- a reel, cylinder, or spool upon which yarn or thread is wound, as used in spinning, machine sewing, lacemaking, etc.
- a spoollike form around which a coil of insulated wire is wound to provide an inductance.
- the coil itself.
Origin of bobbin
Examples from the Web for bobbin
Contemporary Examples of bobbin
Howard Cosell once said to me, “Bobbin, you have a face for radio and a voice for print.”The Only Sportscaster That Mattered: New Biography of Howard Cosell
November 20, 2011
Historical Examples of bobbin
The yarn from the ring frame, or mule, is wound in a large cop, or on a bobbin.The Fabric of Civilization
Here for the first time is seen the combination of spindle, flyer and bobbin.The Story of the Cotton Plant
"Pull the bobbin and the latch will go up," said the old grandmother.Favorite Fairy Tales
"I was twelve last month, Miss," says Helma, bobbin' polite.Torchy, Private Sec.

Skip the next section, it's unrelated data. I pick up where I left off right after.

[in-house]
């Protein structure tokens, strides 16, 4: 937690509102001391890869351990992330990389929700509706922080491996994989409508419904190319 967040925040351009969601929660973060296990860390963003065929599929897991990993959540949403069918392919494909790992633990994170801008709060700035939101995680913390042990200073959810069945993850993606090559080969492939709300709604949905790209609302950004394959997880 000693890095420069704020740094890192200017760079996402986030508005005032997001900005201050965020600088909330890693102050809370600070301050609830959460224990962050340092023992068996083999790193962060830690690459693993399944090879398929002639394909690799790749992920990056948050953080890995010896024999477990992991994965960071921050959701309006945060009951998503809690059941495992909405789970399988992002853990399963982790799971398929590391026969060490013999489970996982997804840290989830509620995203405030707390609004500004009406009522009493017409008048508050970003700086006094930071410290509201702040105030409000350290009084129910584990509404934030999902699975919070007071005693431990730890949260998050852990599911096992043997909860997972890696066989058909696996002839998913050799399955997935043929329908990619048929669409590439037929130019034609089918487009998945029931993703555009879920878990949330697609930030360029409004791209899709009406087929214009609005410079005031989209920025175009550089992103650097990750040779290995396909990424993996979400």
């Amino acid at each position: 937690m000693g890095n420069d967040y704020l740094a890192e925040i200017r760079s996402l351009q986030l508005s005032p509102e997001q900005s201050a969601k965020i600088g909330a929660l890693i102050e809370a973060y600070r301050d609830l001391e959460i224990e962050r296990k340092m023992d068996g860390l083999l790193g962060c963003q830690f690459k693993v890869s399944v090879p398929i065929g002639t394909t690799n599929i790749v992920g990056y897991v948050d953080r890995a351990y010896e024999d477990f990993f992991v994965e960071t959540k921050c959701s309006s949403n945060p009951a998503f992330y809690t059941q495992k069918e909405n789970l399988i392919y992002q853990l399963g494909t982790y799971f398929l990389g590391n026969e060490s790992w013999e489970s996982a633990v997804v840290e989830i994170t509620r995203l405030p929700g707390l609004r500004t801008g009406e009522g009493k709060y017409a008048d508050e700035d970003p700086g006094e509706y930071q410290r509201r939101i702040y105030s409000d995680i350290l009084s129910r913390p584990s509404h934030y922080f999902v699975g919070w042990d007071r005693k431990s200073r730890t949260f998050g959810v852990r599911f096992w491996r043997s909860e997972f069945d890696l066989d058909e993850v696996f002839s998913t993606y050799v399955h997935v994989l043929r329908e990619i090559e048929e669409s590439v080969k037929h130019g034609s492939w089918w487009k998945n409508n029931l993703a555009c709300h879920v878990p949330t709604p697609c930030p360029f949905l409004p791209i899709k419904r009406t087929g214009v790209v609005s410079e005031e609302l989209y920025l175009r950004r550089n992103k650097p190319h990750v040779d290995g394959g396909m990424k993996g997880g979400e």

Cut the bobbin or tape into four nine-inch lengths and wrap and mark.The Mother and Her Child
William S. Sadler
- a spool or reel on which thread or yarn is wound, being unwound as required; spool; reel
- narrow braid or cord used as binding or for trimming
- a device consisting of a short bar and a length of string, used to control a wooden door latch
- a spool on which insulated wire is wound to form the coil of a small electromagnetic device, such as a bell or buzzer
- the coil of such a spool
- (plural) British slang matter that is worthless or of inferior quality; rubbish
Word Origin for bobbin
Word Origin and History for bobbin
1520s, from French bobine, small instrument used in sewing or tapestry-making, perhaps from Latin balbus (see babble (v.)) for the stuttering, stammering noise it made.